Shadows of the Great Old Ones

The Auction

Sept. 18, 1927

The investigators followed up on notes left by the late Prof. Porter to contact a long-time friend of his in New York, Colonel Francis Wellington. Retired from the British army, he settled down in New York. After years of his time abroad in Africa, returning to his home country of England he found his life insufferable there and sought a new life in America. He requested the company come visit him in New York to listen to a proposition of his.

When they arrived at the hotel he was staying in, Wellington talked of a special auction from Frederick Albert Ausperg. Established long ago in Vienna, Austria, after the war Ausperg relocated to New York and re-established himself as a premier auction house that specialized in rare collections. The following evening Ausperg would be hosting a special auction for several items notable for their roles in the occult and supernatural history. Wellington proposed that the group along with his ward, Miss Rosie Franks, act as his agents secretly bidding on auction items he desired. He would extend a line of credit to obtain these lots items. To sweeten the deal, Wellington offered a retainer for their services and a cash bonus if they could obtain the items he wanted while not spending the majority of his money.

The investigators agreed. The following late evening at the house of Ausperg, the auction was preceded by a late buffet dinner, champagne, and chamber music provided by a string quartet. Among the auction guests were a variety of American and European members of high society. The first half of the auction went without incident, however during the second half a horrible murder occurred.

A servant responsible for preparing the auction items was torn limb from limb and one of the lots, a brass head, was missing. Clues indicated the murderer used a dumbwaiter to reach the auction vault on the 2nd floor from the cellar. Sadly another body of a servant was found in the basement along with bloody footprints leading from the dumbwaiter to the outer yard.

An impromptu investigation was started before the police came. The company determined that the dumbwaiter could only reach the 2nd floor if called by pushing a button on the top floor. After clearing the servant staff of wrongdoing, it was suspected that one of the auction guests must have pushed the button and set the series of horrible events in motion. Through thorough investigation and interviews, the group was certain that one guest was involved.

Unfortunately their prime suspect, Klaus Hunderprest had the backing of incompetent police. Clearly he did not kill the poor servant, tearing the body into bits. Nor did he have the missing supernatural artifact in his possession. The police were convinced that the responsible party forced their way into the cellar and somehow gotten to the top floor unnoticed, taking the dumbwaiter back down, and escaping with the brass head. Incensed, the party had to watch as all the auction guests were allowed to leave later in the evening, including Klaus Hunderprest.

Not wanting the criminal to slip away, the investigators followed Hunderprest to his residence. Quietly observing the dilapidated apartment building where he lived, they decided to act and see if they could recover the brass head. Breaking into his apartment, they found an abandoned tunnel with a ladder running deeper in the the bowels of New York. Carefully pressing further, they came across Hunderprest along with three other figures sitting around the brass head in what appeared to be a derelict section of the sewers.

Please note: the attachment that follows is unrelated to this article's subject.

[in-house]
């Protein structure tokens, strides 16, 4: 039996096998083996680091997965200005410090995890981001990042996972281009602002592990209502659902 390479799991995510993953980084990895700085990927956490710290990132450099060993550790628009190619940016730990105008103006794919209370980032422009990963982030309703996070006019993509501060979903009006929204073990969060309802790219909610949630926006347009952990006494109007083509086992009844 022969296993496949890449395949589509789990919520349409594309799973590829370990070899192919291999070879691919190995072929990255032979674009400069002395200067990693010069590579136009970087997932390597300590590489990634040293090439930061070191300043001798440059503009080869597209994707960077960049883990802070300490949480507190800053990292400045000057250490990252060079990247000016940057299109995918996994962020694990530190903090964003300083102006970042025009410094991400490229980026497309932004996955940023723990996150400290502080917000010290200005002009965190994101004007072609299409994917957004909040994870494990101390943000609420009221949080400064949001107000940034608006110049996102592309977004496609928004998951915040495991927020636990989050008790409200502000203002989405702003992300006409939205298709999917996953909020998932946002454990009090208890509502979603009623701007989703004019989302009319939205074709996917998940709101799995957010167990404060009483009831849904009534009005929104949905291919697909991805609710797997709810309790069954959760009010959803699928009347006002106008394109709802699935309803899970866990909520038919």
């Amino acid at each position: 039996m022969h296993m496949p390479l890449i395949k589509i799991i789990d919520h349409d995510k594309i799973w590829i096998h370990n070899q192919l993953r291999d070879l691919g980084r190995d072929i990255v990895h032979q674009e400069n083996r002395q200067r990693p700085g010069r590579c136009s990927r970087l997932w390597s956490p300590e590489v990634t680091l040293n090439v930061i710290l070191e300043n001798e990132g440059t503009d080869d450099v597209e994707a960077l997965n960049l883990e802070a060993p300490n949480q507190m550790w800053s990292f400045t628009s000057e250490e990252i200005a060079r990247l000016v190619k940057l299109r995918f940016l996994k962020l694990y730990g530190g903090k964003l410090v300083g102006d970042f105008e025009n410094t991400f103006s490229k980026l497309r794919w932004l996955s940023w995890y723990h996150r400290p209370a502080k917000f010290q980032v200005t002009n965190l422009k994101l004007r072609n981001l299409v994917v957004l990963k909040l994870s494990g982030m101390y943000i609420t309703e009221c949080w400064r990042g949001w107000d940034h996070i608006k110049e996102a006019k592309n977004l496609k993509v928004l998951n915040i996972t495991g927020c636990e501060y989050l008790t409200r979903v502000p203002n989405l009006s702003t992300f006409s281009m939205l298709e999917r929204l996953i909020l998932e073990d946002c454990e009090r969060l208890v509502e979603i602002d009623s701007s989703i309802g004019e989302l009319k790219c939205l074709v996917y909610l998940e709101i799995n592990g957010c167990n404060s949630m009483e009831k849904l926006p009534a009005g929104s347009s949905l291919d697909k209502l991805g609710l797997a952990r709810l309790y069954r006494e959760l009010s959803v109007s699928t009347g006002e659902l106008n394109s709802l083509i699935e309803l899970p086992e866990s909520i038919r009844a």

To their horror, the beings accompanying Hunderprest appeared to be rotting corpses that were animated with unnatural life. The retort of gunfire echoed in the brick chamber as the investigators struggled in an open melee against Hunderprest and his undead comrades. Terrifyingly as Hunderprest and the other beings were shot and killed, large parasitic worms with spindly segmented legs and a mouth of flailing tendrils ripped from the spines of the fallen bodies. Some escaped into the sewer lines, but others were crushed under foot, their high pitched wails not only ringing in the ears of the company, but also within each of their skulls.

Recovering the brass head, the group returned to Ausperg and notified the police. Ausperg was grateful to have the stolen property recovered and the standing of his auction house returned. The police were quick to pin the murder on Hunderprest, as clearly the man was mad and had dug up and displayed several corpses within the sewers connected to his basement apartment. The investigators decided not to press the police further in resolving the matter, realizing the truth would likely be met with disdain and claims of utter madness.

One small item of note. Several weeks later Clarence Cooper obtained a parcel in the mail. A simple note from one of the auction guests along with an old pamphlet.

Dear Mr. Cooper,

I have heard of the stalwart efforts you and your companions made in recovering the items stolen from Ausperg’s collection. I commend you and feel rather embarrassed at my bravado that evening which was nothing but braggart comments making me appear a buffoon. I sincerely hope that this document may aid you in your studies and your blossoming career in archaeology.

With Warmest Regards,

Sir Martin Murray

Prodigies of the New-England Canaan

A colonial US pamphlet, circa early 18th century. Author Rev. Ward Phillips. It is an exceedingly rare pamphlet depicting attacks by the Devil on a particular area of New England. This is similar to other works (such as Cotton Mather’’s Wonders of the Invisible World), however it has a ring of truth and a more ominous meaning in the described events. It is a true Mythos book.


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